One day while examining a patient in the clinic, I noticed another patient in the exam room across the hall, waiting to be seen.
I noticed that he was curiously playing with the eye instruments in the room, removing the direct ophthalmoscope, carefully looking at it and then replacing it in the socket, removing the retinoscope, evaluating it carefully and putting it back. He then played with the slit lamp, turning it on and off.
As I watched him, I was worried that he might break one of those instruments.
After finishing with the first patient, I then moved to the room where the second man was waiting for me. He was a new patient and was referred for cataract evaluation.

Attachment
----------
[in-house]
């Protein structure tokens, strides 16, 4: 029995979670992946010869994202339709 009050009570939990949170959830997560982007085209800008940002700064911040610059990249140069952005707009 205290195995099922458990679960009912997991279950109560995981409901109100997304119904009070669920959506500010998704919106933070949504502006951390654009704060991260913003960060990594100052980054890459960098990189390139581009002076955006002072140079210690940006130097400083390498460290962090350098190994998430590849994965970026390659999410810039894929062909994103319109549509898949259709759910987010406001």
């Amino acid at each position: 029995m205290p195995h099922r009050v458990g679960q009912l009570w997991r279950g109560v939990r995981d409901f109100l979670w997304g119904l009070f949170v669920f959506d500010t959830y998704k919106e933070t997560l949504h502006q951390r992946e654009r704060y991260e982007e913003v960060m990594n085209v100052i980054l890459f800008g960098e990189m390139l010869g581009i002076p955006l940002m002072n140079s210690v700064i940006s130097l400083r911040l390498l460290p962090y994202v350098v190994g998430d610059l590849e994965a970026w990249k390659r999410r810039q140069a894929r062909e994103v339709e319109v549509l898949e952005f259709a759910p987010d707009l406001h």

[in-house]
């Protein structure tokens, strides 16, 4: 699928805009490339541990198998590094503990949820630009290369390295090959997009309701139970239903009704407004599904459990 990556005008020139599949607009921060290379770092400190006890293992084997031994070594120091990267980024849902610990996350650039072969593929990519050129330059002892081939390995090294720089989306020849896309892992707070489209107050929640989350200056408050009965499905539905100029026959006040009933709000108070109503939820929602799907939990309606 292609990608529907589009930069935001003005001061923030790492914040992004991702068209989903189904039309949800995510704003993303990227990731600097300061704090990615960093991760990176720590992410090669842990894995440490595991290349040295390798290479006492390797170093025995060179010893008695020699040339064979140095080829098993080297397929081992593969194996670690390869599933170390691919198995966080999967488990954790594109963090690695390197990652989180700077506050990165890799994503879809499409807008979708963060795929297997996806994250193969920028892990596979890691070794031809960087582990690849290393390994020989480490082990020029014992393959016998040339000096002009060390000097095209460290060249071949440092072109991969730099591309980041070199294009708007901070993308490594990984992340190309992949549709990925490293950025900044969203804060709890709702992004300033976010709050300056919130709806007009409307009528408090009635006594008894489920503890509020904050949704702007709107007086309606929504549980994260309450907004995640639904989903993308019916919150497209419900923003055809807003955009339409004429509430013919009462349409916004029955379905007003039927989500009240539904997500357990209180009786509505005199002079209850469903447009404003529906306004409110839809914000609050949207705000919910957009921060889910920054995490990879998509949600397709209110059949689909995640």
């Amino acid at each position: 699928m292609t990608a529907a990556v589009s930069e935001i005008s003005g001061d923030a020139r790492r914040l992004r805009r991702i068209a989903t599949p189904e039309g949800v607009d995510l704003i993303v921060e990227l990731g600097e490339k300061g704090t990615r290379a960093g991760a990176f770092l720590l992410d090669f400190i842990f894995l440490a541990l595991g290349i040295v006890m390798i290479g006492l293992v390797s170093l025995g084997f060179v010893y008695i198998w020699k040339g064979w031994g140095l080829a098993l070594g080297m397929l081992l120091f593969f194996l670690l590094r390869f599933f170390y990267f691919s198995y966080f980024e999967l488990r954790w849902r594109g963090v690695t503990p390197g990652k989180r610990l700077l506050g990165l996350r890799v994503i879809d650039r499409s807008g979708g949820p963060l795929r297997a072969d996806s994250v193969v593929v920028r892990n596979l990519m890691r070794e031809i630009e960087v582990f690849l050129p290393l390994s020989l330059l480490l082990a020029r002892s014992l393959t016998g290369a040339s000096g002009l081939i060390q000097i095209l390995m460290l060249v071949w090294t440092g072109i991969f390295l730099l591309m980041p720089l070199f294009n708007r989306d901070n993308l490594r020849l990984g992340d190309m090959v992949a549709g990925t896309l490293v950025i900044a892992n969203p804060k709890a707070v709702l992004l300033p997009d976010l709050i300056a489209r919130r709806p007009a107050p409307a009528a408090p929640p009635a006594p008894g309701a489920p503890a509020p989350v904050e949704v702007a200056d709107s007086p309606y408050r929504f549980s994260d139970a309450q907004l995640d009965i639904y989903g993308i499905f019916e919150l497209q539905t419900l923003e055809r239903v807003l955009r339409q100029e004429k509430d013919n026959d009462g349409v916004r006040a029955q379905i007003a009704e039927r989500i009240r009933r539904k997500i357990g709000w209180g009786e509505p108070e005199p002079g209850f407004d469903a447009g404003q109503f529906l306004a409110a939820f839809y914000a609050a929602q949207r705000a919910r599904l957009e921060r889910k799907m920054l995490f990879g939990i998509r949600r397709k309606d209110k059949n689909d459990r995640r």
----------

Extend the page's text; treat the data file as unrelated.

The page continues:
After introducing myself and asking him several questions, I gave him a long lecture about how delicate and expensive all those instruments were. When I saw his interest, I explained the function of each of those instruments to him.
During my lecture, he was quiet and did not ask any questions. After I finished examining him, I found he had significant cataracts in both his eyes. I explained the cataract and the procedure of cataract extraction to him as well.
While I was doing the paperwork to schedule him for surgery, I said, “By the way, you seem very interested in these instruments; you must be an engineer, a mechanic or a scientist.” He looked at me and said, “I am a retired ophthalmologist”!!!
I paused for a while and did not know what to say. I blushed and was sweating. I apologized to him and scheduled him for his surgery.